As the Federal Government wriggles in credit agony, the Treasury had $51.6 billion available for discretionary spending. The U.S. Treasury expects to bring in $172.4 billion from August 3rd through August 31st in tax receipts, while being scheduled to pay out $306.7 billion. This means a projected deficit of $134.3 billion. The Federal Government is scheduled to make its interest payment of $30 billion on the national debt on August 15th. They are now on track to spend a record $514.5 billion this year on interest payments alone. The nation faces an increase of the interest rate because of a likelihood of a credit downgrade, which would destroy any deficit reductions proposed by national politicians.

The Treasury has been able to pay bills in recent weeks by using accounting gimmicks, but that has come to an end in a few days. The Federal Government is in a real pickle without more fiat money printed by the Federal Reserve. Prioritizing incoming tax receipts of an expected $174.2 billion is essential, which will include the $30 billion interest payment on August 15th to avoid default.

The immediate obligations to the populace in August are $49.2 billion in Social Security, $50 billion in Medicare and Medicaid, topped by $12.8 billion in unemployment benefits. $23 billion of $49.2 billion in Social Security payments are due to be paid on August 3rd. $59 billion in treasury bills are due on August 4th to pay back investors. This says nothing of $31.7 billion in defense payments to pay soldiers and the like.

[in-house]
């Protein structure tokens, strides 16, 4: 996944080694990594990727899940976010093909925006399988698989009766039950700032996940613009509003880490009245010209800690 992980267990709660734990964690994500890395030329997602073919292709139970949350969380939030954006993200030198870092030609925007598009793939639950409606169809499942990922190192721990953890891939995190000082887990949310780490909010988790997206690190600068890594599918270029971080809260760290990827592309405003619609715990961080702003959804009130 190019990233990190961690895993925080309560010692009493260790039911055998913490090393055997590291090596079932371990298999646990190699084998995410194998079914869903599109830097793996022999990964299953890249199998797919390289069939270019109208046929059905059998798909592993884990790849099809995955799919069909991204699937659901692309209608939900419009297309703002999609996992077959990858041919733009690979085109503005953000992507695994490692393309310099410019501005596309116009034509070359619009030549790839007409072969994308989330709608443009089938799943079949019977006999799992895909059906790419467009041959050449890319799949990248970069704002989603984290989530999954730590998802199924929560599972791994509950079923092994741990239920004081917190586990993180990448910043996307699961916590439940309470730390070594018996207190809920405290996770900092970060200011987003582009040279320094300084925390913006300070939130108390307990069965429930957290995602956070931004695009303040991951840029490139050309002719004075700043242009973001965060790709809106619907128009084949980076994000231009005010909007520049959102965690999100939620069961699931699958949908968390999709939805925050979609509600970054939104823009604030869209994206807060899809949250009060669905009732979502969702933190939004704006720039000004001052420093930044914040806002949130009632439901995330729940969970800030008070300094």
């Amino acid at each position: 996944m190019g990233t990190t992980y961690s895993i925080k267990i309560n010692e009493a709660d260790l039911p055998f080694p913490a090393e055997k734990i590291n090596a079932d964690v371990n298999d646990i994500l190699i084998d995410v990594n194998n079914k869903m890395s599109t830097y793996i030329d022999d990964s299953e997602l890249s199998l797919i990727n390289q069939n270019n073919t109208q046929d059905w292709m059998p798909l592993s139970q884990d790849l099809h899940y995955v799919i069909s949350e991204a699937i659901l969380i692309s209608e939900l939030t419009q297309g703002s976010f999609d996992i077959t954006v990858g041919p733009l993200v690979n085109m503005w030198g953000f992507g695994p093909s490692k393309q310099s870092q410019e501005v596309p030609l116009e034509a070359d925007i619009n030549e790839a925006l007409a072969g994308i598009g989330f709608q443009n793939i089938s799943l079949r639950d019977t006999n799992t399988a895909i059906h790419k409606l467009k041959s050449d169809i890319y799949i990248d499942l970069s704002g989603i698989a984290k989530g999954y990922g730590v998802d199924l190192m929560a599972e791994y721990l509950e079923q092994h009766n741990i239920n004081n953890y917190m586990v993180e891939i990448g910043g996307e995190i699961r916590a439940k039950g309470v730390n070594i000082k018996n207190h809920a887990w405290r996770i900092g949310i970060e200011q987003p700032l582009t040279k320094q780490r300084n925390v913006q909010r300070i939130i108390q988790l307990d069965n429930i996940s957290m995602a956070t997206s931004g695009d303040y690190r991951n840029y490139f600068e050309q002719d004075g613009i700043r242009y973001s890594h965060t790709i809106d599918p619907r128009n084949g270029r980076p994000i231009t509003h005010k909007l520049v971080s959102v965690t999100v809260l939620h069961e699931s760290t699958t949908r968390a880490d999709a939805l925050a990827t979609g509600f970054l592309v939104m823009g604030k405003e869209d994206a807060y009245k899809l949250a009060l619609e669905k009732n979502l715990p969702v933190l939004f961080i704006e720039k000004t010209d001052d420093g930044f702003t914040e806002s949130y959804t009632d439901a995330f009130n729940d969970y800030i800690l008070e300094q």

As a U.S. debt default and credit shortage looms, investors continue (so far) to invest in Treasury Bonds as a safe haven, which would be worthless in the event of a national default. All of this assumes, of course, that they don’t rewrite all the rules because of the need to save the international economy. I’m surprised that they haven’t already taken over the ‘renegade’ credit agencies in the name of national security so that the world can continue to ride the dollar bubble.

After all the politics, interest rates are likely to be propelled rapidly upward, resulting in obvious hyperinflation that cannot be quietly manipulated or explained away. The world is flooded with American greenbacks, thanks in no small part to the uninspired management of Ben Bernanke and the Federal Reserve. As a result, the Federal Reserve is likely to be the only buyer for U.S. debt. How long will that last as it is?

May 2, 2011

China Considering Dumping US Investments

The U.S. dollar continues to slide in value as out of control spending continues. China, the largest holder of U.S. debt, is considering dumping two-thirds the dollar reserves that it holds, to the tune of about $3.04 trillion.

According to a report from China’s Xinhua news agency, a member of the Chinese central bank’s monetary policy committee is recommending that Beijing reinvest its foreign exchange reserves. Other Chinese financial authorities confided at a forum in Beijing that China’s current U.S. holdings are too high. The governor of China’s central bank has said that China’s foreign exchange reserves are excessive and that Beijing should begin to diversity its vast pool of dollars.